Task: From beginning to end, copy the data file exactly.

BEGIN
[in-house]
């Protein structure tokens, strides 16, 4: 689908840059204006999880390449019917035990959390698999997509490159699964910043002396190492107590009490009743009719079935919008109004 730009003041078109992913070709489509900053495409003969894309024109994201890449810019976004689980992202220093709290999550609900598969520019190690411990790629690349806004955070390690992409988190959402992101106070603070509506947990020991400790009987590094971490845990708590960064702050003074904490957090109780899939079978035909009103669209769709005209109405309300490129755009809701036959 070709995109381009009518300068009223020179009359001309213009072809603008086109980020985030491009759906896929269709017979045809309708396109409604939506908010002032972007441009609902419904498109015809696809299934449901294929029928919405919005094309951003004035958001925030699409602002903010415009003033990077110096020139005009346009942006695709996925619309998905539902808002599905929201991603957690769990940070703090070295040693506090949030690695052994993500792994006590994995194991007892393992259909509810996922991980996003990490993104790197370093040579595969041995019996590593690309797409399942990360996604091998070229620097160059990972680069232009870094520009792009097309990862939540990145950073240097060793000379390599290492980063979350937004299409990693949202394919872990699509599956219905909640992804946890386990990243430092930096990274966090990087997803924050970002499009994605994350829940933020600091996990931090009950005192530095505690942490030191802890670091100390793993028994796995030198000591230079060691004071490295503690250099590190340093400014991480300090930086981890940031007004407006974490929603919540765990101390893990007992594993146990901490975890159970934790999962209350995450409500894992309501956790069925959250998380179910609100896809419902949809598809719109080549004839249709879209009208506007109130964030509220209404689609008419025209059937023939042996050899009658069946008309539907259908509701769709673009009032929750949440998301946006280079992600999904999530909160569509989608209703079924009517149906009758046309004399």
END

[in-house]
């Protein structure tokens, strides 16, 4: 689908840059204006999880390449019917035990959390698999997509490159699964910043002396190492107590009490009743009719079935919008109004 730009003041078109992913070709489509900053495409003969894309024109994201890449810019976004689980992202220093709290999550609900598969520019190690411990790629690349806004955070390690992409988190959402992101106070603070509506947990020991400790009987590094971490845990708590960064702050003074904490957090109780899939079978035909009103669209769709005209109405309300490129755009809701036959 070709995109381009009518300068009223020179009359001309213009072809603008086109980020985030491009759906896929269709017979045809309708396109409604939506908010002032972007441009609902419904498109015809696809299934449901294929029928919405919005094309951003004035958001925030699409602002903010415009003033990077110096020139005009346009942006695709996925619309998905539902808002599905929201991603957690769990940070703090070295040693506090949030690695052994993500792994006590994995194991007892393992259909509810996922991980996003990490993104790197370093040579595969041995019996590593690309797409399942990360996604091998070229620097160059990972680069232009870094520009792009097309990862939540990145950073240097060793000379390599290492980063979350937004299409990693949202394919872990699509599956219905909640992804946890386990990243430092930096990274966090990087997803924050970002499009994605994350829940933020600091996990931090009950005192530095505690942490030191802890670091100390793993028994796995030198000591230079060691004071490295503690250099590190340093400014991480300090930086981890940031007004407006974490929603919540765990101390893990007992594993146990901490975890159970934790999962209350995450409500894992309501956790069925959250998380179910609100896809419902949809598809719109080549004839249709879209009208506007109130964030509220209404689609008419025209059937023939042996050899009658069946008309539907259908509701769709673009009032929750949440998301946006280079992600999904999530909160569509989608209703079924009517149906009758046309004399």